Will the insurance company do surveillance on you after a personal injury accident? That’s the topic of this video. I get this question a lot by my personal injury clients, whether they’re in a car accident, a truck, motorcycle or a slip and fall accident or whatever the injury may be. Uh, clients always wonder, hey, should I be worried about someone going around videotaping me? And the quick answer is no. I tell everyone, don’t worry about it. Don’t be paranoid, but be aware because it is a possibility in every case. So as far as personal injury cases go, if it’s a minor type accident, it is unlikely that an insurance company will go out and spend money on a private investigator to follow you around. At least initially. Normally an insurance company will wait until after a lawsuit is filed after your deposition is taken. And then even maybe after mediation to go out and spend the money.
And the reason is it just costs, it costs money. And if the case is not going to, uh, proceed to a trial, they try not to spend that money. It’s a, it’s a sunk cost for them. But so what happens exactly in a video surveillance and what should you be looking for a while your case is progressing, whether you filed a lawsuit or whether you just simply in the preliminary stages of treatment, what they normally do is they hire a private investigator and I say they, the insurance company in the insurance defense lawyers, they’ll hire a private investigator, but private investigator will drive to your home and park in the street outside of your door. So if you’ve got a house, there’ll be outside, uh, if it’s an apartment complex, they’ll take up a spot somewhere with ’em, with access to your, your front door, and they’ll sit there and they’ll videotape you going in and out of the house.
Now, they also may follow you, once you get in a car and you go somewhere, they’ll likely follow you and they’ll videotape you getting out of the car and doing whatever you may be doing. Uh, normally surveillance only lasts for one day, but I’ve seen it lasts a couple of days. Um, at least in more severe cases. It just really depends on how much footage they’re able to get. And what job that investigator does. Now, it’s interesting. I said earlier that most video surveillance only takes place after a lawsuit is filed. And I, and I stand by that companies like Geico, they don’t spend money upfront. The big companies they know better, but recently had Safeco insurance go out on a client who was injured, uh, his treating and he’s actually a personal trainer and they set up outside of the window of his personal trainings shop and watched him interact with clients for one whole day, just filmed right through the window of his, uh, of his shop.
Then the next day they went to his house and filmed him driving around, um, the course of the second day. So I know, for example, a company like Safeco spends the money upfront on surveillance. Now the reason why surveillance is so difficult and it’s, um, I think it’s, it’s unfair to a plaintiff, uh, especially in a personal injury cases because they really only take a snippet of your life, uh, and at trial or in the case they make it seem like, oh, you’re fine. You were able to walk to and from your car without any difficulties. Maybe you’re carrying a grocery bags or something like that. Oh look, you know, this person can’t have a back injury. They’re functioning properly. And it really, it is damaging to people’s cases when that video is shown because again, they get a glimpse, the jury gets a glimpse of what that injury client looks like.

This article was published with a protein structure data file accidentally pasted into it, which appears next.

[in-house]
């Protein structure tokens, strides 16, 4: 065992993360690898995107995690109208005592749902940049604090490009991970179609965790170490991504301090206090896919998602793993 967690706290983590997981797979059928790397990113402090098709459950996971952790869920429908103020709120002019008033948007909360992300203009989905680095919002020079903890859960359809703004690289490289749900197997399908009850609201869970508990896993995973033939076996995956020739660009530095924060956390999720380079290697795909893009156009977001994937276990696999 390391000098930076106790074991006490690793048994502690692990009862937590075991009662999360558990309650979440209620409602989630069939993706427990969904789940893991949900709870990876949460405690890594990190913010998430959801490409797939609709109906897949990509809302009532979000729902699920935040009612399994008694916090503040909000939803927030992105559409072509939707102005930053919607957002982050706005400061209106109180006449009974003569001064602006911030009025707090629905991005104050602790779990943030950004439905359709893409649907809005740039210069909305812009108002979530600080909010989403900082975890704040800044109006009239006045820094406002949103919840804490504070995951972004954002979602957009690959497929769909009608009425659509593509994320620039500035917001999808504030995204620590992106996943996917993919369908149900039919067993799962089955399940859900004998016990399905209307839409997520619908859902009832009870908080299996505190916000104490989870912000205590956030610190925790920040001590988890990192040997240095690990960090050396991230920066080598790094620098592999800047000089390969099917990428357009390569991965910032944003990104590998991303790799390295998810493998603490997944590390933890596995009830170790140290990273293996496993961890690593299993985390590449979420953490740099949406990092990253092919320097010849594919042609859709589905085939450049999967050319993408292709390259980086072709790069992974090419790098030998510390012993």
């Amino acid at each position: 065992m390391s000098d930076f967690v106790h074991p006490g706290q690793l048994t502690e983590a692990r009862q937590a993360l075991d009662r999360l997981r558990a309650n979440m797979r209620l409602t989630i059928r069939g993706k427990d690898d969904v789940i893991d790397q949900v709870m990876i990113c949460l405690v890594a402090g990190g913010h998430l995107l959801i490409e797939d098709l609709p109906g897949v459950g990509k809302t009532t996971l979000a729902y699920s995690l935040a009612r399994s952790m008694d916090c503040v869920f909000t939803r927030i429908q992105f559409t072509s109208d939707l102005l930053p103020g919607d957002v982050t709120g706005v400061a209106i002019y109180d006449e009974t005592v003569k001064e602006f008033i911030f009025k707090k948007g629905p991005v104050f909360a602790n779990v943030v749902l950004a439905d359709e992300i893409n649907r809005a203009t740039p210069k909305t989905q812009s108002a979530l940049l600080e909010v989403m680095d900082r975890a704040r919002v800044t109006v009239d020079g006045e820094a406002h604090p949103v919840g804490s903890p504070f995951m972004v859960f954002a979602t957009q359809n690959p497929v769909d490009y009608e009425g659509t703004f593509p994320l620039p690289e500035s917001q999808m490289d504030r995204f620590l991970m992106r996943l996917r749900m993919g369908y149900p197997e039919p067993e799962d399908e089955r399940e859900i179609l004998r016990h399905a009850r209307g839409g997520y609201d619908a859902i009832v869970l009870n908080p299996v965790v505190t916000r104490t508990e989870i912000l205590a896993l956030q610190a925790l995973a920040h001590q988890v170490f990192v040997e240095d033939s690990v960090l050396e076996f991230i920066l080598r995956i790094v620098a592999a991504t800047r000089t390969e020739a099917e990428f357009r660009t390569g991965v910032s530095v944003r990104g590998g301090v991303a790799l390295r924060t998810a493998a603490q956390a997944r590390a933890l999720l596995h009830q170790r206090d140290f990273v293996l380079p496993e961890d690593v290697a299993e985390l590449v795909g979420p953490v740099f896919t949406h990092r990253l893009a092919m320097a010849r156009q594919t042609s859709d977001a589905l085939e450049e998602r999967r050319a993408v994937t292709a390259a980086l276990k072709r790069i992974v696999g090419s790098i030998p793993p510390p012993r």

Uh, just going around doing their day to day work. And I believe it hurts the, the value of the case. So it’s something to be cognizant of. The other unfair thing about these surveillance videos is that you’re not entitled to get the full amount of the surveillance. We just had a trial, uh, beginning of 2019 where our client was filmed again for a full day and the private investigator only provided certain clips of her walking in and out of her house carrying bags while we asked for where’s the rest of the video? They said, we don’t have it. We got rid of it. This is all that’s being produced. So we were able to cross examine, uh, the investigator on that point. Like, where does everything else, there was something else damaging that you didn’t produce. The judge wouldn’t let us, uh, but the judge, so too bad and if the video doesn’t work or you’re not entitled to the rest of the video.
We thought that was extremely unfair, but again, it just proves the point. This surveillance video can be harmful to your personal injury claim if it shows you walking around not in pain and functioning properly. However, you should not be paranoid go about your day to day work. But if you do see a car that’s parked outside your residence, um, take a look at it because it’s, it’s in your fear in the middle of a personal injury claim. It is possible that there is a video camera there and they are videotaping what you’re doing. And I’m not suggesting you start limping or, or doing anything abnormal, but just be cognizant of it and, and use common sense. So, uh, hopefully that provides some insight about video surveillance during a personal injury case. Again, this applies to all types of injuries, car accidents, motorcycles, trucks at truck accidents, a slip and falls, trip and falls. Any type of accident claim, uh, it is possible that video surveillance will be performed on you. So be aware of, and I hope this video helps
*The above has been transcribed by a third party service and has not been checked for accuracy
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